Monday, August 25, 2014

Doctor Who--"The Rebel Flesh"

First things first. Yes, Matthew Graham is the writer of the two part story, for which “The Rebel Flesh” is the first installment. Yes, Graham also wrote "Fear Her,” the worst episode of the revived series. Yes, “The Rebel Flesh” operates on a glacially slow pace until the last few moments. However, Graham also co-created Life on Mars, sets up an intriguing premise, and presents a fantastic cliffhanger to tide us through the week. So I give him the benefit of the doubt. Maybe he has redeemed himself.

The TARDIS crew visit’s a 22nd century monastery that has been converted to a factory. The factory is run by humans who have created clones of themselves called Gangers to perform the most dangerous tasks to keep the place operating. The doctor halts a solar tsunami--just go with it--before it can kill everyone, but the tsunami causes the gangers to become self-aware and xenophobic, setting up a confrontation between them and the humans. Rory bonds with a particularly sensitive Ganger who is fighting off her aggressive instincts with the memories of her human version. While barricaded inside the chapel, the humans discover the doctor accidentally created a ganger of himself when he touched the fluid used to make them earlier in the episode. To be continued.

There is about 22 minutes of material stretched into 45 here at such a pace hardly any tension can build up until the last few minutes when the Gangers whole-heartedly get their war on. I think the slower pace was supposed to give us a chance to appreciate Rory more, as there is a heavy emphasis on his budding friendship with Jenny, a Ganger who has more of her true self’s essence than the others appear to possess. He even throws in a self-aware line regarding how many times he has ’died” in order to empathize with her I confess no particular attachments to Rory, so other Wholigans may have gotten more out of that than I did. I would have appreciated less of that and more emphasis on the claustrophobic sense of being trapped and stalked by relentless Gangers, a tension which should have been felt throughout with Rory and Jenny breaking the tension periodically instead of the other way around.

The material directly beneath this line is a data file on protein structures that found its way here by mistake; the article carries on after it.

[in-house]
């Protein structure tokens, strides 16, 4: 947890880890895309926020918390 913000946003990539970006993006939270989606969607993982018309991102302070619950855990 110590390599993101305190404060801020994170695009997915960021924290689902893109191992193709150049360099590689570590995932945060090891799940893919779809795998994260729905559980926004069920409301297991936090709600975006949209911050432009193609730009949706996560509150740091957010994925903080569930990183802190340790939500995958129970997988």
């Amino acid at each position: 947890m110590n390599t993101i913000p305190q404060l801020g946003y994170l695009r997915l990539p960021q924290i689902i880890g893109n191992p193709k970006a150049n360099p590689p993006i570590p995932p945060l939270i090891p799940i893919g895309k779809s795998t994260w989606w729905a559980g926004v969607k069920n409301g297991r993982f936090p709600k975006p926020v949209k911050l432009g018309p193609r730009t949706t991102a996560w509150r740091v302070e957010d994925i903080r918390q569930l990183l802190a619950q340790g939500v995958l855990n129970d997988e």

I sensed a lot of homage, though I am unsure how much is intentional. The concept of technology both creating and degrading sacred life simultaneously is directly from Frankenstein . Even the monastery’s conversion to a factory represents the science versus religion theme which exists in the novel, though few ever analyze it seriously. Kudos to graham for recognizing it is there. The vats of fluid the gangers are created in look much like those the Cylons used to create new skin jobs. As you can see from the above photo, the make up job on the Gangers looks a lot like the Changelings from Star Trek: Deep Space Nine. If you want to get right down to it, how often have the concepts of cloning and unusual solar activity caused problems in science fiction? I do not know if they have ever been combined before, but throw in some elements of a zombie attack, and you have ’The Rebel Flesh.”

It is tough to fairly judge the first part of a two part story because the big picture is not there yet. “The Rebel Flesh” is all set up. Very, very slow set up. But it has potential. In spite of its stew of elements from other science fiction, I am still interested in seeing if it has a unique resolution. With Graham responsible for the script, it takes a lot of optimism to do so.

Rating: *** (out of 5)

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